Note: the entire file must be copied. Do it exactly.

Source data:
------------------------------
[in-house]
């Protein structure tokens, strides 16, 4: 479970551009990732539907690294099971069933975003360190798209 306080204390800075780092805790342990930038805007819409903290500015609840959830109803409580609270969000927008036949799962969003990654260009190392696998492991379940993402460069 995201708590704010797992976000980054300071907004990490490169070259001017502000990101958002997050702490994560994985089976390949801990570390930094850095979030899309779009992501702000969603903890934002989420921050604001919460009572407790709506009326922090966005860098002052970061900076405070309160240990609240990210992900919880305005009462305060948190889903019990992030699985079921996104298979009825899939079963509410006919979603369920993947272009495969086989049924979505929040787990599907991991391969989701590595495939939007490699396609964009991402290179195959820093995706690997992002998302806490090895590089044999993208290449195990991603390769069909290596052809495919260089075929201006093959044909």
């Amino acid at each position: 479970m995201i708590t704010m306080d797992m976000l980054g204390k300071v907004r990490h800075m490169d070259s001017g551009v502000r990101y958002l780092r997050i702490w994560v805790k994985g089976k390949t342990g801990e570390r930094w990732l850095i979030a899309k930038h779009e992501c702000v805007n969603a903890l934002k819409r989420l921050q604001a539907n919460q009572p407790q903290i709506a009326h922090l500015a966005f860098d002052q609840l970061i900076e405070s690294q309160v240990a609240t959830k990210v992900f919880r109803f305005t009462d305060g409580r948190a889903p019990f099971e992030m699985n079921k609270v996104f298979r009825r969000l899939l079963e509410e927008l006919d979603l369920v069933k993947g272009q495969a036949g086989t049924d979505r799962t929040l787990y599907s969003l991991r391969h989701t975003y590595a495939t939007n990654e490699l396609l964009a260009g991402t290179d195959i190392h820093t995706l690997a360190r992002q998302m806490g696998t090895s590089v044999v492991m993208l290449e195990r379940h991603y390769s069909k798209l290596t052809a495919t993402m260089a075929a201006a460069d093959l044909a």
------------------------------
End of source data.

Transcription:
[in-house]
């Protein structure tokens, strides 16, 4: 479970551009990732539907690294099971069933975003360190798209 306080204390800075780092805790342990930038805007819409903290500015609840959830109803409580609270969000927008036949799962969003990654260009190392696998492991379940993402460069 995201708590704010797992976000980054300071907004990490490169070259001017502000990101958002997050702490994560994985089976390949801990570390930094850095979030899309779009992501702000969603903890934002989420921050604001919460009572407790709506009326922090966005860098002052970061900076405070309160240990609240990210992900919880305005009462305060948190889903019990992030699985079921996104298979009825899939079963509410006919979603369920993947272009495969086989049924979505929040787990599907991991391969989701590595495939939007490699396609964009991402290179195959820093995706690997992002998302806490090895590089044999993208290449195990991603390769069909290596052809495919260089075929201006093959044909």
């Amino acid at each position: 479970m995201i708590t704010m306080d797992m976000l980054g204390k300071v907004r990490h800075m490169d070259s001017g551009v502000r990101y958002l780092r997050i702490w994560v805790k994985g089976k390949t342990g801990e570390r930094w990732l850095i979030a899309k930038h779009e992501c702000v805007n969603a903890l934002k819409r989420l921050q604001a539907n919460q009572p407790q903290i709506a009326h922090l500015a966005f860098d002052q609840l970061i900076e405070s690294q309160v240990a609240t959830k990210v992900f919880r109803f305005t009462d305060g409580r948190a889903p019990f099971e992030m699985n079921k609270v996104f298979r009825r969000l899939l079963e509410e927008l006919d979603l369920v069933k993947g272009q495969a036949g086989t049924d979505r799962t929040l787990y599907s969003l991991r391969h989701t975003y590595a495939t939007n990654e490699l396609l964009a260009g991402t290179d195959i190392h820093t995706l690997a360190r992002q998302m806490g696998t090895s590089v044999v492991m993208l290449e195990r379940h991603y390769s069909k798209l290596t052809a495919t993402m260089a075929a201006a460069d093959l044909a």